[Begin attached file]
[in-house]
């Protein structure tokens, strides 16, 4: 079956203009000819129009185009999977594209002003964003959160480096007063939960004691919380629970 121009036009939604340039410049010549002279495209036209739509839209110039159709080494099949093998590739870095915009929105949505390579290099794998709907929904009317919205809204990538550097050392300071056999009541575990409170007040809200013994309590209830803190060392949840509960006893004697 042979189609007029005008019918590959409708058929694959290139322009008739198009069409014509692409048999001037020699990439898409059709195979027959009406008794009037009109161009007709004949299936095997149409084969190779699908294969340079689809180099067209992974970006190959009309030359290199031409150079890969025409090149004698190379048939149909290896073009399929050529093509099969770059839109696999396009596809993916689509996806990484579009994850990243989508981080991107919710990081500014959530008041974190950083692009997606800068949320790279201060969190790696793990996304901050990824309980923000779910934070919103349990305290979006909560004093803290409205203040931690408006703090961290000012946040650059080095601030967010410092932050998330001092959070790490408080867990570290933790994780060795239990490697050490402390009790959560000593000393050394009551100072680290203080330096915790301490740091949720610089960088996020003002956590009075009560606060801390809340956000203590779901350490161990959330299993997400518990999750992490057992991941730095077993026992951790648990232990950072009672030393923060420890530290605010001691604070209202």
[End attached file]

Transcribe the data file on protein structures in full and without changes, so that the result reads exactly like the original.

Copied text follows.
[in-house]
């Protein structure tokens, strides 16, 4: 079956203009000819129009185009999977594209002003964003959160480096007063939960004691919380629970 121009036009939604340039410049010549002279495209036209739509839209110039159709080494099949093998590739870095915009929105949505390579290099794998709907929904009317919205809204990538550097050392300071056999009541575990409170007040809200013994309590209830803190060392949840509960006893004697 042979189609007029005008019918590959409708058929694959290139322009008739198009069409014509692409048999001037020699990439898409059709195979027959009406008794009037009109161009007709004949299936095997149409084969190779699908294969340079689809180099067209992974970006190959009309030359290199031409150079890969025409090149004698190379048939149909290896073009399929050529093509099969770059839109696999396009596809993916689509996806990484579009994850990243989508981080991107919710990081500014959530008041974190950083692009997606800068949320790279201060969190790696793990996304901050990824309980923000779910934070919103349990305290979006909560004093803290409205203040931690408006703090961290000012946040650059080095601030967010410092932050998330001092959070790490408080867990570290933790994780060795239990490697050490402390009790959560000593000393050394009551100072680290203080330096915790301490740091949720610089960088996020003002956590009075009560606060801390809340956000203590779901350490161990959330299993997400518990999750992490057992991941730095077993026992951790648990232990950072009672030393923060420890530290605010001691604070209202």